When Helpers Fail and Comforts Flee

An old Army saying is “Never volunteer for anything.”  Since I never 1) served in the Army nor 2) have been accused of having good sense, I agreed for a second year to be the chief ring steward for the Houston Kennel Club show held last Saturday.

For the very few readers of mine who also don’t know about dog shows, a ring steward is an unheralded but important part of a dog show.  A steward is a kind of assistant to the judge, handing out the right armbands to the exhibitors, calling classes into the ring, laying out the right ribbons for the judge to present, moving the examination table in or out of the ring among other chores.  A good steward can be a great help to the judge and exhibitors and a bad one can slow everything down, to the ire of all affected.  Usually throughout these United States, one steward suffices for each ring.  In a few places – including, unfortunately, Texas – two stewards are used for each ring, an inside one to help the judge and an outside one to help the exhibitors.

The job of the chief ring steward is to make sure that there are enough stewards for each ring, to provide for reliefs if one has to step out for a minute or needs time to show a dog, to arrange their schedules so that if someone is showing a dog they are not a steward for a judge doing their breed, group or best in show, and to serve as the ring steward during Group competition and Best in Show.  There are professional stewarding associations that can be hired but most clubs, including Houston at its Spring show, rely on volunteers to help out, most frequently from among club members.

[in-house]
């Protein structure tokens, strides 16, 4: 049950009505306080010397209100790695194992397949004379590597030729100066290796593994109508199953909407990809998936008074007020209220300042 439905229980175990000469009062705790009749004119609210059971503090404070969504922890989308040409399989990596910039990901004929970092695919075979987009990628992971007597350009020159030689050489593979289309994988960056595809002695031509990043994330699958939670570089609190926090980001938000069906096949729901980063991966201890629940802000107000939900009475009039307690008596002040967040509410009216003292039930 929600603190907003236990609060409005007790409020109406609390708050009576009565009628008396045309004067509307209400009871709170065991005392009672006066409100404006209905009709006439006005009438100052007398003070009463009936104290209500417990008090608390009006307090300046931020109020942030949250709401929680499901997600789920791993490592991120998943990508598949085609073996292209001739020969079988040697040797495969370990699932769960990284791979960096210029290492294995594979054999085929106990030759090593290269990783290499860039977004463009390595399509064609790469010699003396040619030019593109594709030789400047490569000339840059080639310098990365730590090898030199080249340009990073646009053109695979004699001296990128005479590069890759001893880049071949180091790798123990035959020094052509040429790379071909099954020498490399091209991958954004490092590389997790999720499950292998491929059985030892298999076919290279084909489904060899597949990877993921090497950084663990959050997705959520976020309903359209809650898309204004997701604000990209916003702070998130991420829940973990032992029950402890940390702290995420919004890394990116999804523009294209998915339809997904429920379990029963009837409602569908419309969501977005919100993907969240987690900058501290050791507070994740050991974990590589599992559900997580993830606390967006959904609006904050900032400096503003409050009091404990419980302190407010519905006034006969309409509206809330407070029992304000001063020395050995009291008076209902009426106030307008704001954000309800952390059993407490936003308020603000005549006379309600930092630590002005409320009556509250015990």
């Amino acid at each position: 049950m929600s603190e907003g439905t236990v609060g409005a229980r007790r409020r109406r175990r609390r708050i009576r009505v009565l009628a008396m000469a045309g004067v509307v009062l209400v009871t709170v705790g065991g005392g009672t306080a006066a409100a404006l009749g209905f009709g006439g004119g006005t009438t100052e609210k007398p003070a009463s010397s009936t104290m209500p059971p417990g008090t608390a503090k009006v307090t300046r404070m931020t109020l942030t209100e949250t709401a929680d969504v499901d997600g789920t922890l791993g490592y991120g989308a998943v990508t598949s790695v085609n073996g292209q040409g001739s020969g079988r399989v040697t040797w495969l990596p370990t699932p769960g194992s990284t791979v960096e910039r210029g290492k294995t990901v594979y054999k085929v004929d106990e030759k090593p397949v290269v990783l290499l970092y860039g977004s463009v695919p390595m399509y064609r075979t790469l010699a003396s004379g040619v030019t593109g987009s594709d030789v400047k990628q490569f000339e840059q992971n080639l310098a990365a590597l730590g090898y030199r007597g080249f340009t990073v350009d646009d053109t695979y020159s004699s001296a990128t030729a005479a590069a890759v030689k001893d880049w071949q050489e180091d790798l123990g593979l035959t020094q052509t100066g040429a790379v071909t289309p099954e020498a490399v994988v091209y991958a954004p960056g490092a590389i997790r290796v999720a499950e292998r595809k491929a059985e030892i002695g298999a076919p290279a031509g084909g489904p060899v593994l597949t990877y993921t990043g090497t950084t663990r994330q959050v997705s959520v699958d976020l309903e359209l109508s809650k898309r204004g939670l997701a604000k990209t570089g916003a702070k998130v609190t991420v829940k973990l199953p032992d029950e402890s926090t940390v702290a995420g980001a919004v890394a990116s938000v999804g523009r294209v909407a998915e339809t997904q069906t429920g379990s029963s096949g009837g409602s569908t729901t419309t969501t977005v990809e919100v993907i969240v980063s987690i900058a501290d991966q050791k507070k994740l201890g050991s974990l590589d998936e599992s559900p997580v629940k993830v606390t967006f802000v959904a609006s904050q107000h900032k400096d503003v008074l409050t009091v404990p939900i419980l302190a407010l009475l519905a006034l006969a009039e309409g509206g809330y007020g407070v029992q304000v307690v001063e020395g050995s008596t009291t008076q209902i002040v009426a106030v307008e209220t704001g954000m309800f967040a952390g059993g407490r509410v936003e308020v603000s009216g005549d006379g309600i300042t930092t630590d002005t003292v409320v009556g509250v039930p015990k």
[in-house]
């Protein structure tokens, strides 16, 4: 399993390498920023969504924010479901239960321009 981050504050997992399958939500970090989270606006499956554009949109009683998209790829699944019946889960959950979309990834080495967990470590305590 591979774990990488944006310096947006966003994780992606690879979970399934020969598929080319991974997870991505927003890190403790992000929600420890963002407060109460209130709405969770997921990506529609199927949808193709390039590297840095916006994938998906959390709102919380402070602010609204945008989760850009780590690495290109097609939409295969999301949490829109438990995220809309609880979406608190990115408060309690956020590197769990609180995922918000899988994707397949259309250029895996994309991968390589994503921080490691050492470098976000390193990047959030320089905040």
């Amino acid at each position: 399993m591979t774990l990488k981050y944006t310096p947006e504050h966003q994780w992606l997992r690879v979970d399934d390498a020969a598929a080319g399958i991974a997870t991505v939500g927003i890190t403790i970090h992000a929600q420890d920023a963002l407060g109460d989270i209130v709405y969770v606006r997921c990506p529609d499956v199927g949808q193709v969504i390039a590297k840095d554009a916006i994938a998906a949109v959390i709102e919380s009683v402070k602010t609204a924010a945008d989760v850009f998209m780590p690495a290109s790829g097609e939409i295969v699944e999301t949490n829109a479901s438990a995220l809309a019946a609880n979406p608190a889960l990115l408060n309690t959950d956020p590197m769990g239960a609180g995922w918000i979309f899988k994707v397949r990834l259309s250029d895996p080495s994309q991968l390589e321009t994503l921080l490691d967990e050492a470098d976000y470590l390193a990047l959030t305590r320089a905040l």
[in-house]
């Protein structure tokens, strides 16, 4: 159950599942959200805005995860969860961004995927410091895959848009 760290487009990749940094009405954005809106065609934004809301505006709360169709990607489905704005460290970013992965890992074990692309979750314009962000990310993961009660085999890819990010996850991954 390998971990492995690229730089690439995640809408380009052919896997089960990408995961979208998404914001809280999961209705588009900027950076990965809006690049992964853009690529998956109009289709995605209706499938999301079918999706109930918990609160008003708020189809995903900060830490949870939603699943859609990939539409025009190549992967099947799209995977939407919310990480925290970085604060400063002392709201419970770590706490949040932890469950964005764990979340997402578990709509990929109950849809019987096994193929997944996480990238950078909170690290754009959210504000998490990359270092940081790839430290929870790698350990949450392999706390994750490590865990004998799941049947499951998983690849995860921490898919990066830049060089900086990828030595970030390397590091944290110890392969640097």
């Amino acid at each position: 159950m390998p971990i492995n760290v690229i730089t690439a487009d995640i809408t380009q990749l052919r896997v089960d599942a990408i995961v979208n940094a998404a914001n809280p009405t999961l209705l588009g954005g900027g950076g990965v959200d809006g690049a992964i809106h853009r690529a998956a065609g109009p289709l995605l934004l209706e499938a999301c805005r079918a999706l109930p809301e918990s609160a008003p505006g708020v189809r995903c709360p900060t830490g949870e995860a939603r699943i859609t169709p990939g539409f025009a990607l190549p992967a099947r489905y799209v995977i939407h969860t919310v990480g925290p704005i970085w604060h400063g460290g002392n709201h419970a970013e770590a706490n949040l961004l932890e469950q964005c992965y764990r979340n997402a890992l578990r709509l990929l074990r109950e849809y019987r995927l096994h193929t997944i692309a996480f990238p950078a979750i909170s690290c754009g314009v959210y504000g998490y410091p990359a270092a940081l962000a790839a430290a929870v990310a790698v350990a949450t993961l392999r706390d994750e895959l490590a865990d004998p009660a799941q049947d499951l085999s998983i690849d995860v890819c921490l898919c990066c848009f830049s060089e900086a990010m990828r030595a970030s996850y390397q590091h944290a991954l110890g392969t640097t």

Despite numerous appeals and pleading from early February, last Wednesday I had some 20 volunteers, barely enough to cover all the rings for the day.  In this business, barely sometimes has to be good enough.  I sent out e-mails to everyone involved with their ring assignment and when they should be there.  On Thursday and Friday, six (6) of them replied by fluking out on me, the last at 3:30 on Friday afternoon.  At least two of these people were desperately needed to open the show as the inside steward for that ring.

To say I was deeply concerned is an understatement but at least I could console myself about the two possible outcomes.  Outcome 1:  I would find some people at the last minute, in which case the show could go on.  Outcome 2:  I wouldn’t, in which case there would be a catastrophe with judges having to call people into the ring themselves and exhibitors having to pick up their own armbands, the reputation of the club suffering and so on.  In neither case could I be blamed.

Friday evening I wrote to some of my remaining volunteers, explaining the situation and asking if they could take on some extra time, be willing to move around to different rings during the day and/or work a ring by themselves.  All graciously consented.  Madame, who already had duties with judges hospitality, agreed to do an hour and a half early.  Saturday morning I arrived at the show site an hour before judging was scheduled to begin and explained the problem to the show chairman.  Between us we got just enough people to get through the day, which went off with only a few hiccups.

So just when you’re ready to damn everyone to hell enough good folks step up and pitch in.  I made some major withdraws from the Favor Bank this weekend but it was worth it.

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